A restoration enhanced by modern design elements and sensitivity towards its built and natural environment. The project explores the dichotomy between the solid, ageless construction of the existing 13th century Nasrid Tower, made by anonymous craftsmen, and the provisional, light, degradable nature of the contemporary. The additions to the original building are conceived as future ruins, removable, temporary objects placed directly onto the ground without foundations and made with contrasting materials. The restoration of the Tower itself involved the preservation of original materials where possible, removing modern additions and resurfacing the original mud wall and interior brick fabric. To restore the original entry to the tower, four metres above ground level, a new pre-rusted steel staircase tower and toilet and office container were built. The space was adapted for use as an exhibition space but a range of events, including weddings, have taken place. The landscaping of the area adjacent to the tower re-uses the existing topography to minimise ground alteration. A careful, sensitive restoration project has been undertaken which has restored the presence and meaning of the historic Tower, while at the same time a modern design project produced which demonstrates great flair and a sensitivity towards its built and natural environment. The main achievement has been to transform a derelict building into a symbol of the village and its past, and it has become a powerful tourist attraction.

    Ceuta Public Library, Ceuta, Spain by Paredes Pedrosa Arquitectos



    Master Jury:

    Suad Amiry, Founder, Riwaq Centre for Architectural Conservation, Ramallah

    Emre Arolat, Founder, EAA-Emre Arolat Architecture, Istanbul

    Akeel Bilgrami, Sydney Morgenbesser Professor of Philosophy, Columbia University, New York

    Luis Fernàndez-Galiano, Editor, Architectura Viva, Madrid

    Hameed Haroon, Chief Executive Officer, Herald Publications, Karachi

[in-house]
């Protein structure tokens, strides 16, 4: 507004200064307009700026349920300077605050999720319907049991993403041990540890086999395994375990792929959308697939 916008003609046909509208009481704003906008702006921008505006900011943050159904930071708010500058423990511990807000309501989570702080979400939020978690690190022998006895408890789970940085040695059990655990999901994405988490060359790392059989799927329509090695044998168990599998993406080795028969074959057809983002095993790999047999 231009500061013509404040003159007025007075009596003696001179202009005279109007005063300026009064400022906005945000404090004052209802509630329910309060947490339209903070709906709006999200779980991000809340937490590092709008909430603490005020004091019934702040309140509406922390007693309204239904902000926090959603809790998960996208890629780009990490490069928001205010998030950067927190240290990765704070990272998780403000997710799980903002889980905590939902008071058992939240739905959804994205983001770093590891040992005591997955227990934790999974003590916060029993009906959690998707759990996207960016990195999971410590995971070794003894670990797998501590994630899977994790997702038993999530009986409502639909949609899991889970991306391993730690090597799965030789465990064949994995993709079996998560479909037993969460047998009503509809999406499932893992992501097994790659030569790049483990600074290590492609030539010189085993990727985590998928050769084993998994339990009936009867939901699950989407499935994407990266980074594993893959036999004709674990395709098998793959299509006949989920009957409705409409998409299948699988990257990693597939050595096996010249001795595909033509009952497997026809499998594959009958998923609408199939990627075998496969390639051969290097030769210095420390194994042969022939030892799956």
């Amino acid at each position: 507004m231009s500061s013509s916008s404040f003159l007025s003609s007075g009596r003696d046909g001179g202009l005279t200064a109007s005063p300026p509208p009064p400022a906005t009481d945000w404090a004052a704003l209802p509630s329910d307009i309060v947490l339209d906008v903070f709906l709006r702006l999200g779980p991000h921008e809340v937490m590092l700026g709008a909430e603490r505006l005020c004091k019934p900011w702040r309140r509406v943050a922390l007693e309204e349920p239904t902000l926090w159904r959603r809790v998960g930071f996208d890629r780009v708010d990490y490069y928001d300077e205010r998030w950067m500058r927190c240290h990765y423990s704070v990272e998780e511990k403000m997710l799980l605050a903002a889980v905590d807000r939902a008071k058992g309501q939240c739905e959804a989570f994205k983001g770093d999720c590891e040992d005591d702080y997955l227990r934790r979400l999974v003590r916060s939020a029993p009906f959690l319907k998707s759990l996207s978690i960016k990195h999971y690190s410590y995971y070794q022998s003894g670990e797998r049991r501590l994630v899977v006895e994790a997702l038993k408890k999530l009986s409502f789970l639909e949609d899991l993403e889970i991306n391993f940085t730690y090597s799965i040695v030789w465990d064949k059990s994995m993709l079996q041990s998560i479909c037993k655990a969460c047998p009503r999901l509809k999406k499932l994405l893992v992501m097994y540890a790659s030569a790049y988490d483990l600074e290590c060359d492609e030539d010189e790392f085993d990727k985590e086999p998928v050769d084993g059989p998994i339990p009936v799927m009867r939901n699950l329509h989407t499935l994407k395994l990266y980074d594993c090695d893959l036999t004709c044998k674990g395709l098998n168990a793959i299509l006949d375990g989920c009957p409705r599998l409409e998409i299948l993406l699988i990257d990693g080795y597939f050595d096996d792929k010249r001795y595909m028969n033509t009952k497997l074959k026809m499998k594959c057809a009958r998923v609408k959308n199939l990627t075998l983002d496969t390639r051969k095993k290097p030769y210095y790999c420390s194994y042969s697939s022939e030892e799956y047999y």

Lesley Lokko, Head, Graduate School of Architecture, University of Johannesburg

    Mohsen Mostafavi, Dean, Graduate School of Design, Harvard University, Cambridge

    Dominique Perrault, Founder, Dominique Perrault Architecture, Paris

    Hossein Rezai, Director, Web Structures, Singapore 

    Steering Committee

    A Steering Committee chaired by His Highness the Aga Khan is allowed to suggest areas of interest but will have no bearing on the final selections of the independent Master Jury.

    The Steering Committee includes:

    His Highness the Aga Khan (Chairman)

    David Adjaye, founder and principal architect of Adjaye Associates, which has offices in London, New York and Accra

    Mohammad al-Asad, the founding director of the Center for the Study of the Built Environment in Amman, Jordan

    Francesco Bandarin, Assistant Director-General for Culture at UNESCO, Paris, France

    Hanif Kara, a practicing structural engineer and Professor in Practice of Architectural Technology at the Graduate School of Design at Harvard University

    Kamil Merican, founding partner of GDP Architects Malaysia

    Azim Nanji, currently Special Advisor to the Provost at the Aga Khan University and a Member of the Board of Directors of the Global Centre for Pluralism in Ottawa

    Professor Gülru Necipoglu, Aga Khan Professor of Islamic Art at Harvard University;

    Brigitte Shim, a principal in the Toronto-based design firm Shim-Sutcliffe Architects and Professor at the John H. Daniels Faculty of Architecture, Landscape and Design at the University of Toronto

    Yu Kongjian, founder and dean of the College of Architecture and Landscape and the Changjiang Chair Professor of Design, at Peking University

    Image: Friendship Centre, Gaibandha, Bangladesh, URBANA/ Kashef Mahboob Chowdhury. Image Courtesy of The Aga Khan Award for Architecture

    Read Comments
    Back to Top